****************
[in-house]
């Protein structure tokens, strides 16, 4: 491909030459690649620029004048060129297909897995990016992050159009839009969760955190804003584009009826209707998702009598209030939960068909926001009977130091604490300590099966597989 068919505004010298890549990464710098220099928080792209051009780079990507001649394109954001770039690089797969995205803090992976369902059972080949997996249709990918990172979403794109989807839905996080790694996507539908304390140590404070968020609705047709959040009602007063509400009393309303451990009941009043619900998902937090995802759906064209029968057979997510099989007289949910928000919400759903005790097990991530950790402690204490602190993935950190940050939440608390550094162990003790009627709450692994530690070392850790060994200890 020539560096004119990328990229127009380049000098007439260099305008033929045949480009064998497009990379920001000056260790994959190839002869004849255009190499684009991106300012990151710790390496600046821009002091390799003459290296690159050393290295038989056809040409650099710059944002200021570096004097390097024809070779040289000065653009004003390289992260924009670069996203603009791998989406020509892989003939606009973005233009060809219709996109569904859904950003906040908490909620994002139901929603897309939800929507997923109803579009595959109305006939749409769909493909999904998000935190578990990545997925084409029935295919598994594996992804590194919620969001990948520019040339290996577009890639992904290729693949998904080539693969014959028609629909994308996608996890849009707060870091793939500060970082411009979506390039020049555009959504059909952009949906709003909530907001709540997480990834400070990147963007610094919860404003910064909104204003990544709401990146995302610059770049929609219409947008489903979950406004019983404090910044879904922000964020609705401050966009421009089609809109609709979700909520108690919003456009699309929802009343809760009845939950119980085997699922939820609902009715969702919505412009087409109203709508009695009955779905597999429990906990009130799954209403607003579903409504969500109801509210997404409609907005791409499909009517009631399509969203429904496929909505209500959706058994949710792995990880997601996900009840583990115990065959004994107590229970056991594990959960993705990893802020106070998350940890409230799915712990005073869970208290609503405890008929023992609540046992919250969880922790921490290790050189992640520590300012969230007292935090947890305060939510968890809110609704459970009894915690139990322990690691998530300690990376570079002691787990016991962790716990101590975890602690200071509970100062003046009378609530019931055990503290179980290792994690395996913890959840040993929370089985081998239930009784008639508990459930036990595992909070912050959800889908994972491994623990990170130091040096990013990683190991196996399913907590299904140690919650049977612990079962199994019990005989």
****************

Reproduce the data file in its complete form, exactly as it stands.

[in-house]
């Protein structure tokens, strides 16, 4: 491909030459690649620029004048060129297909897995990016992050159009839009969760955190804003584009009826209707998702009598209030939960068909926001009977130091604490300590099966597989 068919505004010298890549990464710098220099928080792209051009780079990507001649394109954001770039690089797969995205803090992976369902059972080949997996249709990918990172979403794109989807839905996080790694996507539908304390140590404070968020609705047709959040009602007063509400009393309303451990009941009043619900998902937090995802759906064209029968057979997510099989007289949910928000919400759903005790097990991530950790402690204490602190993935950190940050939440608390550094162990003790009627709450692994530690070392850790060994200890 020539560096004119990328990229127009380049000098007439260099305008033929045949480009064998497009990379920001000056260790994959190839002869004849255009190499684009991106300012990151710790390496600046821009002091390799003459290296690159050393290295038989056809040409650099710059944002200021570096004097390097024809070779040289000065653009004003390289992260924009670069996203603009791998989406020509892989003939606009973005233009060809219709996109569904859904950003906040908490909620994002139901929603897309939800929507997923109803579009595959109305006939749409769909493909999904998000935190578990990545997925084409029935295919598994594996992804590194919620969001990948520019040339290996577009890639992904290729693949998904080539693969014959028609629909994308996608996890849009707060870091793939500060970082411009979506390039020049555009959504059909952009949906709003909530907001709540997480990834400070990147963007610094919860404003910064909104204003990544709401990146995302610059770049929609219409947008489903979950406004019983404090910044879904922000964020609705401050966009421009089609809109609709979700909520108690919003456009699309929802009343809760009845939950119980085997699922939820609902009715969702919505412009087409109203709508009695009955779905597999429990906990009130799954209403607003579903409504969500109801509210997404409609907005791409499909009517009631399509969203429904496929909505209500959706058994949710792995990880997601996900009840583990115990065959004994107590229970056991594990959960993705990893802020106070998350940890409230799915712990005073869970208290609503405890008929023992609540046992919250969880922790921490290790050189992640520590300012969230007292935090947890305060939510968890809110609704459970009894915690139990322990690691998530300690990376570079002691787990016991962790716990101590975890602690200071509970100062003046009378609530019931055990503290179980290792994690395996913890959840040993929370089985081998239930009784008639508990459930036990595992909070912050959800889908994972491994623990990170130091040096990013990683190991196996399913907590299904140690919650049977612990079962199994019990005989």